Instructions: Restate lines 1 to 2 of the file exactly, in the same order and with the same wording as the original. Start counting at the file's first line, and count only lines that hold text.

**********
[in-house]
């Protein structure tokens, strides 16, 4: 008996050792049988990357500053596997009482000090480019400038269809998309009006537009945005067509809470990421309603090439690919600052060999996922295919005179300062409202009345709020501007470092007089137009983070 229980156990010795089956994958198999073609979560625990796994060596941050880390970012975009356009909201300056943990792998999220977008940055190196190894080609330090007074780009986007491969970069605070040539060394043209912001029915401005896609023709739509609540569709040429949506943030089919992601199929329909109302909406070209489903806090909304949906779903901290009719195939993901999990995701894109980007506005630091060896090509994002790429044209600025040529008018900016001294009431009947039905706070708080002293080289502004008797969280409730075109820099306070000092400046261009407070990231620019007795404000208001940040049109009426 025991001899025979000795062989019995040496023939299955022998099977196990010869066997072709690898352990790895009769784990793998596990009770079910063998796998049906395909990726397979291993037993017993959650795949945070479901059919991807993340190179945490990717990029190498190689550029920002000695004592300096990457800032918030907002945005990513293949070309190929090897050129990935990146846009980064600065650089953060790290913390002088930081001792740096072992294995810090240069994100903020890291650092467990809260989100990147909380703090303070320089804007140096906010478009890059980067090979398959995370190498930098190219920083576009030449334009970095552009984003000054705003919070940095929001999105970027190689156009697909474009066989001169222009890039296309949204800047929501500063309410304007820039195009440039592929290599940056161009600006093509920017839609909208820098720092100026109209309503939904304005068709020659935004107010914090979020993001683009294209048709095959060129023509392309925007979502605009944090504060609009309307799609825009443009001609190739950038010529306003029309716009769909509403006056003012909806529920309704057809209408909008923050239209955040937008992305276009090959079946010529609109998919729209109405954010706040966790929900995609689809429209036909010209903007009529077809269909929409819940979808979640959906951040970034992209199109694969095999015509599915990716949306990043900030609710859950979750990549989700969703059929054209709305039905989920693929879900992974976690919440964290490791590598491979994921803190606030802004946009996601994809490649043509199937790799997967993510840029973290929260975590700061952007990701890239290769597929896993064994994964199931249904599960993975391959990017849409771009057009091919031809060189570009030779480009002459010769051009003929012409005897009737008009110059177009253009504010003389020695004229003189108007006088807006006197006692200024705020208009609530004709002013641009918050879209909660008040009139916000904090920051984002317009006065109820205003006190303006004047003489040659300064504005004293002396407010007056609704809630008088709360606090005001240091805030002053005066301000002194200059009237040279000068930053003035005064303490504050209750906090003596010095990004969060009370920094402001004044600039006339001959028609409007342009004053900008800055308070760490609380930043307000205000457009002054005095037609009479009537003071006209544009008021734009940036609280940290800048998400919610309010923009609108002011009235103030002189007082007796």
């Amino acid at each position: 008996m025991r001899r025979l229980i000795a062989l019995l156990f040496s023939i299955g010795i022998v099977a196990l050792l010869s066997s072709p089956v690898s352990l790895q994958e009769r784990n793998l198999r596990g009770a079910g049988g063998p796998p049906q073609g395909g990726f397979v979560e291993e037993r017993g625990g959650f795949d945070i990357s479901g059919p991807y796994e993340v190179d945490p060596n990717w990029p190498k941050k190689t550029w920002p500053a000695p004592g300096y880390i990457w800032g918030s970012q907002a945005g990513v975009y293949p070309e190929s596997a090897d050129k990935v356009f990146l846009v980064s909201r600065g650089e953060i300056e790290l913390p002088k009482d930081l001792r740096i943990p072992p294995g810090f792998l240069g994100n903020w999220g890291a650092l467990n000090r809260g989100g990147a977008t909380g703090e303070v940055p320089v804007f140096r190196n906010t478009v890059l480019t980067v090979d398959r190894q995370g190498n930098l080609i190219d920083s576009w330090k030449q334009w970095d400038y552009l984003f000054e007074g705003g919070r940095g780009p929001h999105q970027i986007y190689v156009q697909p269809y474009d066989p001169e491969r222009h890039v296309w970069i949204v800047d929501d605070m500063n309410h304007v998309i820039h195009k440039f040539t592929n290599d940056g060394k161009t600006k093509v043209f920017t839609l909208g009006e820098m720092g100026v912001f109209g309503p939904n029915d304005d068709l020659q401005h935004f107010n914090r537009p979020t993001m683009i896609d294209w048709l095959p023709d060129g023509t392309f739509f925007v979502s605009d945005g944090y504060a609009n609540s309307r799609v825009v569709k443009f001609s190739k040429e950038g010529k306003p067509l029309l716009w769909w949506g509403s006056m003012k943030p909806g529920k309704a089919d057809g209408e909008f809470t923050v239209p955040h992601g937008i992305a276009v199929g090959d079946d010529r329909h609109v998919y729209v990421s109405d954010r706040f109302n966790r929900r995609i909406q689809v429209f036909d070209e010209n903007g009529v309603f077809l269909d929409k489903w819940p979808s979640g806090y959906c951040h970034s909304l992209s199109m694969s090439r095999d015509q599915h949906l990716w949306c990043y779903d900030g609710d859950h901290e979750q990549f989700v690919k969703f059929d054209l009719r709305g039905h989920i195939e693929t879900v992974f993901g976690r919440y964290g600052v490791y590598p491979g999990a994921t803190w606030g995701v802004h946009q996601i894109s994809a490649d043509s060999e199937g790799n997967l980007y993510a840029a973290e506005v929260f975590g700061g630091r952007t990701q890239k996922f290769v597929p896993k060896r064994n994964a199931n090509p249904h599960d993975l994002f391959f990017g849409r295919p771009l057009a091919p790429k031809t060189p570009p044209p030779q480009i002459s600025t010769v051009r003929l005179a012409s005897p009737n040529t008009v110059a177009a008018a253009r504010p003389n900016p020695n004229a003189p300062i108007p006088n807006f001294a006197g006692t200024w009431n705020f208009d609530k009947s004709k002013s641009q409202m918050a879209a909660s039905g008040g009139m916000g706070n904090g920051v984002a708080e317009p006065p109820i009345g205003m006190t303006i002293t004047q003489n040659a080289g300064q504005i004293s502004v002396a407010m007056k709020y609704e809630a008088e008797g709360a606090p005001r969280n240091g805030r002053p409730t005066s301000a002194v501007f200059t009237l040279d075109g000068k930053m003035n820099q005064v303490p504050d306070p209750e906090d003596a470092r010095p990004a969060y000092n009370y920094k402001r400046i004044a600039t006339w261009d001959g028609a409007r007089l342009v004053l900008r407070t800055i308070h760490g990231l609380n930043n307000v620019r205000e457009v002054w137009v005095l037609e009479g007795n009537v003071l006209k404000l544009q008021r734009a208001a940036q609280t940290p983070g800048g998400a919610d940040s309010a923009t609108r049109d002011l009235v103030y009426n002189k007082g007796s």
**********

[in-house]
């Protein structure tokens, strides 16, 4: 008996050792049988990357500053596997009482000090480019400038269809998309009006537009945005067509809470990421309603090439690919600052060999996922295919005179300062409202009345709020501007470092007089137009983070 229980156990010795089956994958198999073609979560625990796994060596941050880390970012975009356009909201300056943990792998999220977008940055190196190894080609330090007074780009986007491969970069605070040539060394043209912001029915401005896609023709739509609540569709040429949506943030089919992601199929329909109302909406070209489903806090909304949906779903901290009719195939993901999990995701894109980007506005630091060896090509994002790429044209600025040529008018900016001294009431009947039905706070708080002293080289502004008797969280409730075109820099306070000092400046261009407070990231620019007795404000208001940040049109009426 025991001899025979000795062989019995040496023939299955022998099977196990010869066997072709690898352990790895009769784990793998596990009770079910063998796998049906395909990726397979291993037993017993959650795949945070479901059919991807993340190179945490990717990029190498190689550029920002000695004592300096990457800032918030907002945005990513293949070309190929090897050129990935990146846009980064600065650089953060790290913390002088930081001792740096072992294995810090240069994100903020890291650092467990809260989100990147909380703090303070320089804007140096906010478009890059980067090979398959995370190498930098190219920083576009030449334009970095552009984003000054705003919070940095929001999105970027190689156009697909474009066989001169222009890039296309949204800047929501500063309410304007820039195009440039592929290599940056161009600006093509920017839609909208820098720092100026109209309503939904304005068709020659935004107010914090979020993001683009294209048709095959060129023509392309925007979502605009944090504060609009309307799609825009443009001609190739950038010529306003029309716009769909509403006056003012909806529920309704057809209408909008923050239209955040937008992305276009090959079946010529609109998919729209109405954010706040966790929900995609689809429209036909010209903007009529077809269909929409819940979808979640959906951040970034992209199109694969095999015509599915990716949306990043900030609710859950979750990549989700969703059929054209709305039905989920693929879900992974976690919440964290490791590598491979994921803190606030802004946009996601994809490649043509199937790799997967993510840029973290929260975590700061952007990701890239290769597929896993064994994964199931249904599960993975391959990017849409771009057009091919031809060189570009030779480009002459010769051009003929012409005897009737008009110059177009253009504010003389020695004229003189108007006088807006006197006692200024705020208009609530004709002013641009918050879209909660008040009139916000904090920051984002317009006065109820205003006190303006004047003489040659300064504005004293002396407010007056609704809630008088709360606090005001240091805030002053005066301000002194200059009237040279000068930053003035005064303490504050209750906090003596010095990004969060009370920094402001004044600039006339001959028609409007342009004053900008800055308070760490609380930043307000205000457009002054005095037609009479009537003071006209544009008021734009940036609280940290800048998400919610309010923009609108002011009235103030002189007082007796």